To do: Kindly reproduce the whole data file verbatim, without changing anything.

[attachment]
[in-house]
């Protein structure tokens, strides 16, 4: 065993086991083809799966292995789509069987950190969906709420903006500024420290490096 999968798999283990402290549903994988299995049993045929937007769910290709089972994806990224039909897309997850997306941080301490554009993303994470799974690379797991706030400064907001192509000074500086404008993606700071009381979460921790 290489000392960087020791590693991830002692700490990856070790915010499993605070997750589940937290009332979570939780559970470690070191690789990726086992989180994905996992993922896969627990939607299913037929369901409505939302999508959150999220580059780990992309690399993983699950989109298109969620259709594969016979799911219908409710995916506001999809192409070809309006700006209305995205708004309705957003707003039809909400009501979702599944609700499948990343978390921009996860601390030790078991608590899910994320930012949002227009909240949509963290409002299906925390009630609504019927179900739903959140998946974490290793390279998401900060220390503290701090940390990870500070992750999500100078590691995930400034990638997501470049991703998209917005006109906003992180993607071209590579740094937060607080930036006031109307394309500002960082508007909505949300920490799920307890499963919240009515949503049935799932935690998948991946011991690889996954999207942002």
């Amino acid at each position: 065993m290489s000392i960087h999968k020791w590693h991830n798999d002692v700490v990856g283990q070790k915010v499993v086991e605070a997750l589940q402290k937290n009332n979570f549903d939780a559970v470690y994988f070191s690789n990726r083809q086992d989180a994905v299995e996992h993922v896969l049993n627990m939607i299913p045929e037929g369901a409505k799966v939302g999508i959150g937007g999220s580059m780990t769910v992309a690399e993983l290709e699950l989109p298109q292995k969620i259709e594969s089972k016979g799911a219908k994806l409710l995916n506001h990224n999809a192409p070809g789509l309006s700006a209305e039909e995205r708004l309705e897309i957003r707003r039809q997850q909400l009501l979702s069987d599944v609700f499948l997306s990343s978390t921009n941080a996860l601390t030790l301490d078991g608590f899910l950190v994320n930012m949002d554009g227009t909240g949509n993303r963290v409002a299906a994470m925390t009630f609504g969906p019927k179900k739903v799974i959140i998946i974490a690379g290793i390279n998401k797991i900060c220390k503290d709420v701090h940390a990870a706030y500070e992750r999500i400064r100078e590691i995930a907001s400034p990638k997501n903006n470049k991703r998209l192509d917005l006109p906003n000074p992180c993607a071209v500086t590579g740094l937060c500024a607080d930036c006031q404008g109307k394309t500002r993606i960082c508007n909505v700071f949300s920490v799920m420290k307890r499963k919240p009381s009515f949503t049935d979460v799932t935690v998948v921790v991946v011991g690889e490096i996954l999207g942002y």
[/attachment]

[in-house]
């Protein structure tokens, strides 16, 4: 065993086991083809799966292995789509069987950190969906709420903006500024420290490096 999968798999283990402290549903994988299995049993045929937007769910290709089972994806990224039909897309997850997306941080301490554009993303994470799974690379797991706030400064907001192509000074500086404008993606700071009381979460921790 290489000392960087020791590693991830002692700490990856070790915010499993605070997750589940937290009332979570939780559970470690070191690789990726086992989180994905996992993922896969627990939607299913037929369901409505939302999508959150999220580059780990992309690399993983699950989109298109969620259709594969016979799911219908409710995916506001999809192409070809309006700006209305995205708004309705957003707003039809909400009501979702599944609700499948990343978390921009996860601390030790078991608590899910994320930012949002227009909240949509963290409002299906925390009630609504019927179900739903959140998946974490290793390279998401900060220390503290701090940390990870500070992750999500100078590691995930400034990638997501470049991703998209917005006109906003992180993607071209590579740094937060607080930036006031109307394309500002960082508007909505949300920490799920307890499963919240009515949503049935799932935690998948991946011991690889996954999207942002």
């Amino acid at each position: 065993m290489s000392i960087h999968k020791w590693h991830n798999d002692v700490v990856g283990q070790k915010v499993v086991e605070a997750l589940q402290k937290n009332n979570f549903d939780a559970v470690y994988f070191s690789n990726r083809q086992d989180a994905v299995e996992h993922v896969l049993n627990m939607i299913p045929e037929g369901a409505k799966v939302g999508i959150g937007g999220s580059m780990t769910v992309a690399e993983l290709e699950l989109p298109q292995k969620i259709e594969s089972k016979g799911a219908k994806l409710l995916n506001h990224n999809a192409p070809g789509l309006s700006a209305e039909e995205r708004l309705e897309i957003r707003r039809q997850q909400l009501l979702s069987d599944v609700f499948l997306s990343s978390t921009n941080a996860l601390t030790l301490d078991g608590f899910l950190v994320n930012m949002d554009g227009t909240g949509n993303r963290v409002a299906a994470m925390t009630f609504g969906p019927k179900k739903v799974i959140i998946i974490a690379g290793i390279n998401k797991i900060c220390k503290d709420v701090h940390a990870a706030y500070e992750r999500i400064r100078e590691i995930a907001s400034p990638k997501n903006n470049k991703r998209l192509d917005l006109p906003n000074p992180c993607a071209v500086t590579g740094l937060c500024a607080d930036c006031q404008g109307k394309t500002r993606i960082c508007n909505v700071f949300s920490v799920m420290k307890r499963k919240p009381s009515f949503t049935d979460v799932t935690v998948v921790v991946v011991g690889e490096i996954l999207g942002y």